It’s time for another scan from the vaults.
Did you know Dao-Yi Chow, who co-runs the CFDA-winning brand Public School with Maxwell Osborne, is a writer and onetime rap journalist? It’s true. He confirmed it when we asked him recently at the inaugural New York Fashion Week: Men’s.
Chow used to contribute to The Flavor back in the day, a “real hip-hop magazine” based in Seattle in the mid-1990s. Chow went by Durwin Chow GNS, “graffiti non-stop,” and lived in New York. Most Flavor writers back then contributed their stories by fax machine.
Here’s Chow’s July 1994 cover story, an interview with the brain-twisting duo Organized Konfusion.
Fun fact: Organized Konfusion’s Pharoahe Monch would one day ghostwrite for Diddy, who would eventually employ Chow and Osborne as designers at his clothing brand Sean John–before Public School became one of the hottest brands in menswear.
Our New Emerging/Advanced Designer Space (Called SPACE) Featured in New York Times | Required Readingon August 13, 2015
We’re in the NYTimes today with an article about SPACE, our new boutique-like store-within-a-store focused on emerging and advanced designers. SPACE launches August 20 and is the newest project from our Director of Creative Projects Olivia Kim.
SPACE is women’s-only, but we’re still jazzed about it because, you know, gifting.
A key section of the piece:
“Olivia Kim isn’t business as usual for Nordstrom, the century-old Seattle-based department store with more than 100 locations across the country. This month, she will unveil her largest project yet: SPACE, a permanent shop-in-shop of her own creation dedicated to emerging or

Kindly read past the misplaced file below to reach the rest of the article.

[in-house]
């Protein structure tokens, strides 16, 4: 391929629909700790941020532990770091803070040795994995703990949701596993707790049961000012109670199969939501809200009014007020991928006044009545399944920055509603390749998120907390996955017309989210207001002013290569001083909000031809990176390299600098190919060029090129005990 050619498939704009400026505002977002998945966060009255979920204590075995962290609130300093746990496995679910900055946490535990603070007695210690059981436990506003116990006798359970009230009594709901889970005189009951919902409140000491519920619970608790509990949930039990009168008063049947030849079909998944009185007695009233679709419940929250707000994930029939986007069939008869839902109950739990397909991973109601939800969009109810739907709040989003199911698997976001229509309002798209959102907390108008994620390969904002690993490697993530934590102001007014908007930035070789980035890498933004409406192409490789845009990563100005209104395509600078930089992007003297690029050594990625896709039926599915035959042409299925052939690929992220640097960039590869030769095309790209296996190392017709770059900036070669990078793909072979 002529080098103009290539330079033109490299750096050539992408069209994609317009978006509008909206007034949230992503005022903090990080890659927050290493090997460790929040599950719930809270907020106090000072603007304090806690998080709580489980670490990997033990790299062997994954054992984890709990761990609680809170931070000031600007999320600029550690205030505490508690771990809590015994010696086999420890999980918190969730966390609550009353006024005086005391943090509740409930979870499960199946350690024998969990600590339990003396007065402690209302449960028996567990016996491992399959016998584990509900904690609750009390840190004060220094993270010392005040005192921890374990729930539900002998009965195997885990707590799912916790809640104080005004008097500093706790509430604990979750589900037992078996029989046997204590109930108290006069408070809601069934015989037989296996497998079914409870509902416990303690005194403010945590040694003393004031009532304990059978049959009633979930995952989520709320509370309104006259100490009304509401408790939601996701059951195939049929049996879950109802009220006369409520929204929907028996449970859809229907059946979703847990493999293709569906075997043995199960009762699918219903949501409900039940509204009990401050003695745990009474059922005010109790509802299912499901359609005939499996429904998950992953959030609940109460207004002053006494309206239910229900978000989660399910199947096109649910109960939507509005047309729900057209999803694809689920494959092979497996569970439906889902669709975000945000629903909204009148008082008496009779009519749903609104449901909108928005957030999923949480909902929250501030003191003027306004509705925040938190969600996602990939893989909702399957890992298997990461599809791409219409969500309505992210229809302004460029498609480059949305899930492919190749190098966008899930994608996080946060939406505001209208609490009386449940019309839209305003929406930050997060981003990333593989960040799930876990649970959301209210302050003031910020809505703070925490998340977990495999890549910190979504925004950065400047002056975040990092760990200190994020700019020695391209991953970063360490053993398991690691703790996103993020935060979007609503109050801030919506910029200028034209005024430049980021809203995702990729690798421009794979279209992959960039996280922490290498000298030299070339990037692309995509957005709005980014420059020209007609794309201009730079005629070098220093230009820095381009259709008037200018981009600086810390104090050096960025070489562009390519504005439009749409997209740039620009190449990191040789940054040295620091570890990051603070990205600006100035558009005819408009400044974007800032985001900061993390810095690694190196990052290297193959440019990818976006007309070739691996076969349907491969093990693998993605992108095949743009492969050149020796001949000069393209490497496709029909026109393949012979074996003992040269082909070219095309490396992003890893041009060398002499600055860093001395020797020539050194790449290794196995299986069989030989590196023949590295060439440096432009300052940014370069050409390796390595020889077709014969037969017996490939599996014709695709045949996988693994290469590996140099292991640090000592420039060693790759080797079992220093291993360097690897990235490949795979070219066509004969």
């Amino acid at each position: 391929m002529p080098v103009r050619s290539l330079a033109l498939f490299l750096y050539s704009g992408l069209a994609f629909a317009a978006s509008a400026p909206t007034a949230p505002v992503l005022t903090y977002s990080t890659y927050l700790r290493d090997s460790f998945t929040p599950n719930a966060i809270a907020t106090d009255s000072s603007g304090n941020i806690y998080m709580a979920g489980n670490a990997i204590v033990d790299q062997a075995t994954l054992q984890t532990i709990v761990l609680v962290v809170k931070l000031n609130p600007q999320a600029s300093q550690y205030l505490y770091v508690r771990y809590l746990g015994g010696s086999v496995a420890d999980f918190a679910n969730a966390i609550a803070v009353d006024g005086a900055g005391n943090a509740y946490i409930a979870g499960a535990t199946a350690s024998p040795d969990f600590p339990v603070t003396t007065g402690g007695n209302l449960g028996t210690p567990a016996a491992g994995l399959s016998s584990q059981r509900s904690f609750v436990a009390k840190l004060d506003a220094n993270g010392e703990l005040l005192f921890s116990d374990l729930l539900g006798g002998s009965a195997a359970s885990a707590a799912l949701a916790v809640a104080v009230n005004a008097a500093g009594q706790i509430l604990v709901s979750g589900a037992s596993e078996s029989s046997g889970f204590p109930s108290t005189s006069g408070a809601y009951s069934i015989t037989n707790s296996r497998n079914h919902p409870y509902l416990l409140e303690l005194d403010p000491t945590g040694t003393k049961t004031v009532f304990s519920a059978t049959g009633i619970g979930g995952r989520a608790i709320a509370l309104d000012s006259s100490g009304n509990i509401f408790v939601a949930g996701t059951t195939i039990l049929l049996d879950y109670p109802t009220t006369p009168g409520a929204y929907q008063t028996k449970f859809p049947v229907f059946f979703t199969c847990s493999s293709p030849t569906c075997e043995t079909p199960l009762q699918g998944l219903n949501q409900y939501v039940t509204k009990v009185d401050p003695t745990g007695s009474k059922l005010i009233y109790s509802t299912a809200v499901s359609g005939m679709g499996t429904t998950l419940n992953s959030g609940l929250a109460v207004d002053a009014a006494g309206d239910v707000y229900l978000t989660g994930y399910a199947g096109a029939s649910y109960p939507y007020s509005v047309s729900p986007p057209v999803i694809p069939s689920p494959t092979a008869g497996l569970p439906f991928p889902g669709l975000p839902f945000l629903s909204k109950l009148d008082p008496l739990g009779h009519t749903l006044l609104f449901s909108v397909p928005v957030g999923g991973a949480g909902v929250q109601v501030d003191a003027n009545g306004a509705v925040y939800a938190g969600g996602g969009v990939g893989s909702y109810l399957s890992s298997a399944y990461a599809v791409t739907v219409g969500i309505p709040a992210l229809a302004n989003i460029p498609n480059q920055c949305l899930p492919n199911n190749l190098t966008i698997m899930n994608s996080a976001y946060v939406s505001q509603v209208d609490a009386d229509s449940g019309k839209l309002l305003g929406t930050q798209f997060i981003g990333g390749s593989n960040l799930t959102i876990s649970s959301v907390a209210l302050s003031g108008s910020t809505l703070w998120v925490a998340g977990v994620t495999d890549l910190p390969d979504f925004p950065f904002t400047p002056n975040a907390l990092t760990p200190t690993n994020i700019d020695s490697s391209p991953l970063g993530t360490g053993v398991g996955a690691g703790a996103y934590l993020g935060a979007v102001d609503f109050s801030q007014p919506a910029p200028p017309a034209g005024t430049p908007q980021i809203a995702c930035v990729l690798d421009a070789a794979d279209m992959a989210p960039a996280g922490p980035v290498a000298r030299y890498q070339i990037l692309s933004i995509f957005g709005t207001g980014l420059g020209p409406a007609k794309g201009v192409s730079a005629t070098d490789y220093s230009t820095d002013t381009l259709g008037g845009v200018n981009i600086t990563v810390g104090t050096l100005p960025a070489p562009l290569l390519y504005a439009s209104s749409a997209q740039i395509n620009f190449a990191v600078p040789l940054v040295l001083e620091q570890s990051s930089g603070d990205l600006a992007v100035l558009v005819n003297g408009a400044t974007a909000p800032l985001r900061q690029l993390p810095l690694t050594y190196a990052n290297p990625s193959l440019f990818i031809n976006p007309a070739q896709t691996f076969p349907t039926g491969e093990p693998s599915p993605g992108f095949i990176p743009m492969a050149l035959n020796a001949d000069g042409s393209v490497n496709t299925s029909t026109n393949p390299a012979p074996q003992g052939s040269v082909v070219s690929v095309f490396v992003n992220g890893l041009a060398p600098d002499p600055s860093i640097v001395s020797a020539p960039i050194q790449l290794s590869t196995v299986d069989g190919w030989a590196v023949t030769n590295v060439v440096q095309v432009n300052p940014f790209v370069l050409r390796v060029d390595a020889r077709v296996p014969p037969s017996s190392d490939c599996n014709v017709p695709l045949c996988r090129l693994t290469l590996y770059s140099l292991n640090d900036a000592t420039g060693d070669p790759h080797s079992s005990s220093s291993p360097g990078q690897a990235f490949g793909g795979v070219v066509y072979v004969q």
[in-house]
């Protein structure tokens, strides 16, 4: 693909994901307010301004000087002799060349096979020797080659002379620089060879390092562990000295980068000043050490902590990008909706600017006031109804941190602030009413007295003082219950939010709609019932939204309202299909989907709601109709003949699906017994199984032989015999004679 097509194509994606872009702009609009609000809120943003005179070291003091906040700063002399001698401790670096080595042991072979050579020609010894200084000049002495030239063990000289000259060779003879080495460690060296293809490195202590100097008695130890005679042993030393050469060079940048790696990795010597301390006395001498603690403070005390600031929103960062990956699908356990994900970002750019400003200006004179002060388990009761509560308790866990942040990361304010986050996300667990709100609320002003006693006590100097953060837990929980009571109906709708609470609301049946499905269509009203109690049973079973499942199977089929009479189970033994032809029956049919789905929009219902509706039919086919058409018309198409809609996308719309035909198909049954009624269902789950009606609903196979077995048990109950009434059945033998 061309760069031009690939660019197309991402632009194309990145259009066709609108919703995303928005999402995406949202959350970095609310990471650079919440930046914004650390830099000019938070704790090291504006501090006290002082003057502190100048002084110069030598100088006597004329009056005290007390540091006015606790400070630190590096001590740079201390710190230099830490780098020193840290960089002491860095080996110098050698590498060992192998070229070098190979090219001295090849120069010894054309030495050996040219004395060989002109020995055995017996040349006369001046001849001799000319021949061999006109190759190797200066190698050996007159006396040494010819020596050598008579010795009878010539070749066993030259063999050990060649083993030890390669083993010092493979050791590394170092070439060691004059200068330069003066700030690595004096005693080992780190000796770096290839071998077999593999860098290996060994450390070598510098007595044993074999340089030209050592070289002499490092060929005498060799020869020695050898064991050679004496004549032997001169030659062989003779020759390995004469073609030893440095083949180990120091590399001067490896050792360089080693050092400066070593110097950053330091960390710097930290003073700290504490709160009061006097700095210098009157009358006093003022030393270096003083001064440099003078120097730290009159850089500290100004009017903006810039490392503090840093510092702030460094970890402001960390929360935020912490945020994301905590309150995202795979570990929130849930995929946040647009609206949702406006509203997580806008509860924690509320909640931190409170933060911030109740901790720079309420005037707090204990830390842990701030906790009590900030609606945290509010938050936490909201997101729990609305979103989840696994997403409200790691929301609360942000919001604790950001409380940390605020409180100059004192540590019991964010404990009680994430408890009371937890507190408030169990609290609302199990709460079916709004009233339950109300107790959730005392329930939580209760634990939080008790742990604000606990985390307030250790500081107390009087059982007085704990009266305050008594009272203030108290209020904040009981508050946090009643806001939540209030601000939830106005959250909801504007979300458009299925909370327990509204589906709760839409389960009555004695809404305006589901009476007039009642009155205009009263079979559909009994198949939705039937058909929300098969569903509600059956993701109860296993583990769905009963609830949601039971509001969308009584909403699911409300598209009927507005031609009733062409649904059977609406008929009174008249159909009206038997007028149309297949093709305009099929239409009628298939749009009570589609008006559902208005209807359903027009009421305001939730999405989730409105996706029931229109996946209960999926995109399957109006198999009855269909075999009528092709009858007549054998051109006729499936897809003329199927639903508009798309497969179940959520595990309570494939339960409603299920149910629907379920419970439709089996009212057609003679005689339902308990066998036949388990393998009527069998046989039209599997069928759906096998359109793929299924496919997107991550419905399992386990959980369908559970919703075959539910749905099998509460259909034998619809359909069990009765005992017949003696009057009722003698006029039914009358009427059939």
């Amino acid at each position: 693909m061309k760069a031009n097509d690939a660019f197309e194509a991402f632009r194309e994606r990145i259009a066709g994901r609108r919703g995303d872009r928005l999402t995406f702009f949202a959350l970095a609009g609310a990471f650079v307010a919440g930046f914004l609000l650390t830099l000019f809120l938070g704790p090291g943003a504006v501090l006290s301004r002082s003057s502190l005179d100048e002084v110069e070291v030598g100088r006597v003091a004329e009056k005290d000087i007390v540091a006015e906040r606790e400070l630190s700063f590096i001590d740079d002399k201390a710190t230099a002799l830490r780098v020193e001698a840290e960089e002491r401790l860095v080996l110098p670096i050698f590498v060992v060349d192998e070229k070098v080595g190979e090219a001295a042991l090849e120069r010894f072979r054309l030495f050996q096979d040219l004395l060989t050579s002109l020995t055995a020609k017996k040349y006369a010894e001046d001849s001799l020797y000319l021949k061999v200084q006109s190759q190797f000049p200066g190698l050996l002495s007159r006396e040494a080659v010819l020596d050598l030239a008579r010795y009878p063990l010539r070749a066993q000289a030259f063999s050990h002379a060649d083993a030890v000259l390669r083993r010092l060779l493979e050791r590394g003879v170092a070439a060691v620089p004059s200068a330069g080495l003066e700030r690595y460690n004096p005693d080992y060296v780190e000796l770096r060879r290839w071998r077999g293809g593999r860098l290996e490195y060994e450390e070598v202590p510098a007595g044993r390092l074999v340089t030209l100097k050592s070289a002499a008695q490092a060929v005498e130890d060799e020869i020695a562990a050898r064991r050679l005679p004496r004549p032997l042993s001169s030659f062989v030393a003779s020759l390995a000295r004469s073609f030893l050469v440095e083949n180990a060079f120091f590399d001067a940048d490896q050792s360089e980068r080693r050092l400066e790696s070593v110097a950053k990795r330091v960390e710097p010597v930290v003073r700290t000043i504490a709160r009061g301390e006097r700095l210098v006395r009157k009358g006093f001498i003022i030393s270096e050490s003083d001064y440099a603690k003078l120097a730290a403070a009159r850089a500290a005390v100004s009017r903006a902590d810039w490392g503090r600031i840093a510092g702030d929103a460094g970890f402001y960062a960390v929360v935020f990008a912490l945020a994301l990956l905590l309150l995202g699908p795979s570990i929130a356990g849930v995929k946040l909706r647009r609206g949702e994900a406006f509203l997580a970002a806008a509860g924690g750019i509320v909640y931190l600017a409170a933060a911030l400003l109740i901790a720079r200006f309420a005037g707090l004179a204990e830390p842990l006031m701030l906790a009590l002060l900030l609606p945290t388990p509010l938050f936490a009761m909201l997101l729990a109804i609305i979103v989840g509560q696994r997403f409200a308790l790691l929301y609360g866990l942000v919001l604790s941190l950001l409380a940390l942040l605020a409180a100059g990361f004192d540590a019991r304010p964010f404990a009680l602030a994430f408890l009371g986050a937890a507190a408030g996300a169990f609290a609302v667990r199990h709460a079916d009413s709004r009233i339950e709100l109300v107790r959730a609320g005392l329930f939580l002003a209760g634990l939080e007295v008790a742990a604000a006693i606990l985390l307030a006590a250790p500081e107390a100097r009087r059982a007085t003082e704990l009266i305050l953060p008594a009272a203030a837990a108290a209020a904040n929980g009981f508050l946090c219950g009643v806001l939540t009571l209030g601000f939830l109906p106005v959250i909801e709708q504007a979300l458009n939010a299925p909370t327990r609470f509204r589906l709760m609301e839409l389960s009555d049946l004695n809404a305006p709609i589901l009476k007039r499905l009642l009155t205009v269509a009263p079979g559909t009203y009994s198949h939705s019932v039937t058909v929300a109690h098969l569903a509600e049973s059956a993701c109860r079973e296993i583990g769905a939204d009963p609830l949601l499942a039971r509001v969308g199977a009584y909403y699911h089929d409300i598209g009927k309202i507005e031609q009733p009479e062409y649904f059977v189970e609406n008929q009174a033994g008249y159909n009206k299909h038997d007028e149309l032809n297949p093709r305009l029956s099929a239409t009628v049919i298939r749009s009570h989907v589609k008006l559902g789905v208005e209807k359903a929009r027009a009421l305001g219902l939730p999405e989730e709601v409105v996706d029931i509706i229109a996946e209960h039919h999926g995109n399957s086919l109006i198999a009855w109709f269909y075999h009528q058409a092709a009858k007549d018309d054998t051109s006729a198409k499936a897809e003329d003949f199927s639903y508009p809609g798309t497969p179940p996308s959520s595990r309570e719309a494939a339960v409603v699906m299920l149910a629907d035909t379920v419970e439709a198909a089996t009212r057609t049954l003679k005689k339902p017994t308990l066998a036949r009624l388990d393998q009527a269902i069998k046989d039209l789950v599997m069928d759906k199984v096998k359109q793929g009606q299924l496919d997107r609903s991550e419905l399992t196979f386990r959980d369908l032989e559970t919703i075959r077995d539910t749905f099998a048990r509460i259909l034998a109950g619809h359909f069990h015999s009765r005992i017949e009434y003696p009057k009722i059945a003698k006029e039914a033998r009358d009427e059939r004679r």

otherwise unrepresented designers in a handful of Nordstrom stores.
‘I didn’t want designers to feel that we were this really big company. I wanted them to understand that we could do really small things.’”
British designer Jonathan Anderson is a restless and vital spirit in the fashion world, always at work on several projects at once and bringing a slightly “off” sensibility which intrigues rather than alienates. You can sense him working to expand what’s acceptable and normal, while appealing to traditional aesthetics everyone understands.
Like with Common Projects shoes, we aren’t offering the Arena online. Check our full collection of men’s Balenciaga sneakers in these select Nordstrom stores:
Since we’re opening our third Canadian store on September 18th in Vancouver, B.C., we’ve been renewing our love affair with the city, draping ourselves in wings + horns gear (it’s designed there) and cruising around with 1080p Collection music bumping in our headphones.
That would be the internationally respected dance music label run out of Vancouver by Richard MacFarlane, who releases cassette tapes and floods the Internet with chill vibes. (Sorry we just said “chill vibes” but it had to be done.)
We spoke to MacFarlane about the natural beauty and the music scene in his adopted hometown–he left New Zealand because he felt the country wasn’t cool enough, musically–and which 1080p releases convey the most Vancouverishness.
Check the interview and see images from 1080p headquarters below.